03.05.11 76 – 67 B.C. Queen Alexandra Salome Reigns; Pharisees Control the Temple
After the death of Jannaeus, his widow, Alexandra Salome, became the only queen to solely rule Judah. She was radically different in that she was, without question, the kindest and most righteous monarch the Jewish people had during the Inter-Testamental Period. In light of the fact that she had been married to a corrupt leader, it is amazing that she governed in a godly manner. Her major problem was the corruption of government officials within her staff whom she eventually removed, as well as the Pharisees who at times failed to follow her directives. Because of her, Judaea enjoyed a golden age of peace and prosperity. Amazingly, during a time of chaotic influences, men were honored to have her lead their nation and fight their battles.
Josephus stated that, as a Pharisee, the elderly queen focused on the observance of the Mosaic Law and maintained peace throughout the land, although at times the Sadducees became the persecuted ones. Eventually she placed her son Hyrcanus II in the position of high priest and allowed the Pharisees to control the temple and reins of government. There can be little question that this dynamic change came about due to the influence of a union of non-priestly heads of wealthy families, known as the “elders.” Elders were significant, as well noted in the gospels during the ministry of Jesus, as in Luke 19:47.
As to her other son, Aristobulus II, because he was bold, energetic, and quick tempered, she resigned him to private life. Consequently, there was a great degree of bitterness and tension between them as well as between the two religious sects. Josephus writes,
Now Alexander [Jannaeus] let the kingdom to Alexandra, his wife, and depended upon it that the Jews would now very readily submit to her; because she had been very averse to such cruelty as he had treated them with, and had opposed his violation of their laws, and had thereby got the good will of the people … for she chiefly studied the ancient customs of her country and cast out those men of the government that offended against their holy laws.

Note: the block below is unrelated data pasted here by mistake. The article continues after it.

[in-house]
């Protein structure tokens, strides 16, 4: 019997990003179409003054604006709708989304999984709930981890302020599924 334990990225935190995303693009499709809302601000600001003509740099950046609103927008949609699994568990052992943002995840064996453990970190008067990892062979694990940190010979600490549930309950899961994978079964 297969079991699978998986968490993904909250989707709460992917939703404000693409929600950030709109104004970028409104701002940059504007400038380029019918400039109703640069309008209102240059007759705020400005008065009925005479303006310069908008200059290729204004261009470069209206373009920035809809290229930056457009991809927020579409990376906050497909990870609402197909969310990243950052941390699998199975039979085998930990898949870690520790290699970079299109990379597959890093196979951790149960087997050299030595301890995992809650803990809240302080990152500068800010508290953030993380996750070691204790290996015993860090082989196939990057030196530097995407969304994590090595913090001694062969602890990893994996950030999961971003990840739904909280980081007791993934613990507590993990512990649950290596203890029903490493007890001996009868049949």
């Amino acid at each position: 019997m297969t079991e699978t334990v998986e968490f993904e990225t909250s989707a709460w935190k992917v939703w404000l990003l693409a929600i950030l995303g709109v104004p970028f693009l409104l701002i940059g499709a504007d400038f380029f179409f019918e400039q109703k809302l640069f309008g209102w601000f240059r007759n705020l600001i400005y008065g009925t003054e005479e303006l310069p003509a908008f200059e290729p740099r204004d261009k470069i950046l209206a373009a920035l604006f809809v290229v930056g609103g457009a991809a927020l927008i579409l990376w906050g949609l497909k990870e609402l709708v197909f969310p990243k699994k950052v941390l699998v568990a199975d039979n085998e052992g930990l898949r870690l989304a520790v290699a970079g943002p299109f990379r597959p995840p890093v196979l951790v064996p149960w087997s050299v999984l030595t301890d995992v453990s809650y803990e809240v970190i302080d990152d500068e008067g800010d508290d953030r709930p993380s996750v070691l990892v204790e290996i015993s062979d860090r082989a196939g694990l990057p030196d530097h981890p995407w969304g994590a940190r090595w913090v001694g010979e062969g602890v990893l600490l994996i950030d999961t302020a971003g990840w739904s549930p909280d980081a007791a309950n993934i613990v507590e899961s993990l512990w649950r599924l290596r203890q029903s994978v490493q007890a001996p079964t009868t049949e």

And now the Pharisees joined themselves to her, to assist her in the government. These are a certain sect of Jews that appear more religious than others, and seemed to interpret the laws more accurately. Now, Alexandra hearkened to them to an extraordinary degree, as being herself a woman of great piety towards God. But these Pharisees artfully insinuated themselves into her favor little by little, and became themselves the real administrators of the public affairs. They banished and reduced whom (namely the Sadducees) they pleased; they bound and loosed (men) at their pleasure; and, to say all at once, they had the enjoyment of the royal authority, while the expenses and the difficulties of it belonged to Alexandra. She was a sagacious woman in the management of great affairs.
Josephus, Wars 1.5.1-2 (107-111)
The queen also took care of the affairs of the kingdom and got together a great body of mercenary soldiers, and increased her own army to such a degree, that she became terrible to the neighboring tyrants and took hostages from them and the country was entirely at peace.
Josephus, Antiquities 13.16.2 (409b)
She was only the second queen of Judah, the first being Athaliah, daughter of the infamous Ahab and Jezebel, who ruled for six years (2 Chron. 22:12). Their great-granddaughter, Mariamne, became the favorite wife of Herod the Great.
. Atkinson, “The Salome No One Knows.” 61-62.
. Jeremias, Jerusalem in the Time of Jesus. 223; See also 02.01.04.
. Insert mine.
. Ahab is among fifty biblical names whose existence has been verified by archaeological studies in a published article by Lawrence Mykytiuk titled, “Archaeology Confirms 50 Real People in the Bible.” Biblical Archaeology Review. March/April, 2014 (40:2), pages 42-50, 68. This archaeological evidence confirms the historical accuracy of the biblical timeline. For further study, see the website for Associates for Biblical Research, as well as Grisanti, “Recent Archaeological Discoveries that Lend Credence to the Historicity of the Scriptures.” 475-98.